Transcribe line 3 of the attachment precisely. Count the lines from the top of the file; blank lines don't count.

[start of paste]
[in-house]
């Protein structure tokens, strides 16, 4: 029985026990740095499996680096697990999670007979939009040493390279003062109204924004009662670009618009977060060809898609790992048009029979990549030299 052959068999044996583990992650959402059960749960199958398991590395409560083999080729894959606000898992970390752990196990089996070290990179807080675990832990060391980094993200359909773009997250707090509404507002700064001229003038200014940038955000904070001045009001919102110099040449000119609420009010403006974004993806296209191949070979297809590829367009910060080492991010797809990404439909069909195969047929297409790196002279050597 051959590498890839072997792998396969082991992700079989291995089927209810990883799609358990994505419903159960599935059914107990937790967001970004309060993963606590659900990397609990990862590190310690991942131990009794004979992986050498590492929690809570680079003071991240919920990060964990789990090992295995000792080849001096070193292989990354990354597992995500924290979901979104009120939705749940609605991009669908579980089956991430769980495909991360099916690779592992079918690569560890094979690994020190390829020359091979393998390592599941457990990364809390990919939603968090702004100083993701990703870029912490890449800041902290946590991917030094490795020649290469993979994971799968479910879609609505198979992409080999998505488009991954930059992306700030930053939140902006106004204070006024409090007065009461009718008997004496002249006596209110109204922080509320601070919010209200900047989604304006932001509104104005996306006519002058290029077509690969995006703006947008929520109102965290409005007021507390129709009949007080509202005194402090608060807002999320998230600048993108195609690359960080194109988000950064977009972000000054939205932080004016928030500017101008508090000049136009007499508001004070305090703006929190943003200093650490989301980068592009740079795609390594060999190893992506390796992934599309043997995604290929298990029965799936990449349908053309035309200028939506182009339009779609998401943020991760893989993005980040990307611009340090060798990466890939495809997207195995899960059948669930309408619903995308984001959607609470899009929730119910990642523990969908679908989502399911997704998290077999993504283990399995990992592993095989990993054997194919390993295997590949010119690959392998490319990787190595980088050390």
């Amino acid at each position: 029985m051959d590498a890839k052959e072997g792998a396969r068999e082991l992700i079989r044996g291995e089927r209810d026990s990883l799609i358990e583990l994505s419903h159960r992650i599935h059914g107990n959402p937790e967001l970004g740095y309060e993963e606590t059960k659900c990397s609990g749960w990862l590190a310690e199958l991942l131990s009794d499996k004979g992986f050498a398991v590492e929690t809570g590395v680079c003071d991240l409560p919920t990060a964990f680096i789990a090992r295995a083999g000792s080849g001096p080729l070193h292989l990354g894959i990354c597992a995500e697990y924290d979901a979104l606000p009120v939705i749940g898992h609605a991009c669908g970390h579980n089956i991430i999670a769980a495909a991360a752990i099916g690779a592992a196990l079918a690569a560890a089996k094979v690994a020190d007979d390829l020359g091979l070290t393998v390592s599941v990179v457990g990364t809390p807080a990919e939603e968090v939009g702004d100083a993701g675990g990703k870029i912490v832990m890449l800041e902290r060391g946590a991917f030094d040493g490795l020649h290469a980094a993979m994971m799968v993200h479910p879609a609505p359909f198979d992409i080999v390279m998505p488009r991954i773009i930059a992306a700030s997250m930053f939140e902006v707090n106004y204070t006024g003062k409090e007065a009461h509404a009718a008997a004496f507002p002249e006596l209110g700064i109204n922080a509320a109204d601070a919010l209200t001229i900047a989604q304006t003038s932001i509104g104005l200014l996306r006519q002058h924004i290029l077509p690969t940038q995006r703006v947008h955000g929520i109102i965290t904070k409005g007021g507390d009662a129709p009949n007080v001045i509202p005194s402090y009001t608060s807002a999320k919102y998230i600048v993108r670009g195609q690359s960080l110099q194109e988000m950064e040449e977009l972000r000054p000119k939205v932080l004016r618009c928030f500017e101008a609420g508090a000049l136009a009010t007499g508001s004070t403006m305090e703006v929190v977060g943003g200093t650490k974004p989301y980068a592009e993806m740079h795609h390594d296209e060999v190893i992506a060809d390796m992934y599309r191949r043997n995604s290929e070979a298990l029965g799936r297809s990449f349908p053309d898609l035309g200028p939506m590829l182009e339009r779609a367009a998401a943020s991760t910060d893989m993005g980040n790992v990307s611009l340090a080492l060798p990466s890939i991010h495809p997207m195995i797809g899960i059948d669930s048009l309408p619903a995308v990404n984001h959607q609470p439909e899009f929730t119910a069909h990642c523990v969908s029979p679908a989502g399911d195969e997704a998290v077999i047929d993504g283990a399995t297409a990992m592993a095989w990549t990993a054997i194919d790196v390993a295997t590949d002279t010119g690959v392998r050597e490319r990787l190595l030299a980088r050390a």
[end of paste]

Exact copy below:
């Amino acid at each position: 029985m051959d590498a890839k052959e072997g792998a396969r068999e082991l992700i079989r044996g291995e089927r209810d026990s990883l799609i358990e583990l994505s419903h159960r992650i599935h059914g107990n959402p937790e967001l970004g740095y309060e993963e606590t059960k659900c990397s609990g749960w990862l590190a310690e199958l991942l131990s009794d499996k004979g992986f050498a398991v590492e929690t809570g590395v680079c003071d991240l409560p919920t990060a964990f680096i789990a090992r295995a083999g000792s080849g001096p080729l070193h292989l990354g894959i990354c597992a995500e697990y924290d979901a979104l606000p009120v939705i749940g898992h609605a991009c669908g970390h579980n089956i991430i999670a769980a495909a991360a752990i099916g690779a592992a196990l079918a690569a560890a089996k094979v690994a020190d007979d390829l020359g091979l070290t393998v390592s599941v990179v457990g990364t809390p807080a990919e939603e968090v939009g702004d100083a993701g675990g990703k870029i912490v832990m890449l800041e902290r060391g946590a991917f030094d040493g490795l020649h290469a980094a993979m994971m799968v993200h479910p879609a609505p359909f198979d992409i080999v390279m998505p488009r991954i773009i930059a992306a700030s997250m930053f939140e902006v707090n106004y204070t006024g003062k409090e007065a009461h509404a009718a008997a004496f507002p002249e006596l209110g700064i109204n922080a509320a109204d601070a919010l209200t001229i900047a989604q304006t003038s932001i509104g104005l200014l996306r006519q002058h924004i290029l077509p690969t940038q995006r703006v947008h955000g929520i109102i965290t904070k409005g007021g507390d009662a129709p009949n007080v001045i509202p005194s402090y009001t608060s807002a999320k919102y998230i600048v993108r670009g195609q690359s960080l110099q194109e988000m950064e040449e977009l972000r000054p000119k939205v932080l004016r618009c928030f500017e101008a609420g508090a000049l136009a009010t007499g508001s004070t403006m305090e703006v929190v977060g943003g200093t650490k974004p989301y980068a592009e993806m740079h795609h390594d296209e060999v190893i992506a060809d390796m992934y599309r191949r043997n995604s290929e070979a298990l029965g799936r297809s990449f349908p053309d898609l035309g200028p939506m590829l182009e339009r779609a367009a998401a943020s991760t910060d893989m993005g980040n790992v990307s611009l340090a080492l060798p990466s890939i991010h495809p997207m195995i797809g899960i059948d669930s048009l309408p619903a995308v990404n984001h959607q609470p439909e899009f929730t119910a069909h990642c523990v969908s029979p679908a989502g399911d195969e997704a998290v077999i047929d993504g283990a399995t297409a990992m592993a095989w990549t990993a054997i194919d790196v390993a295997t590949d002279t010119g690959v392998r050597e490319r990787l190595l030299a980088r050390a």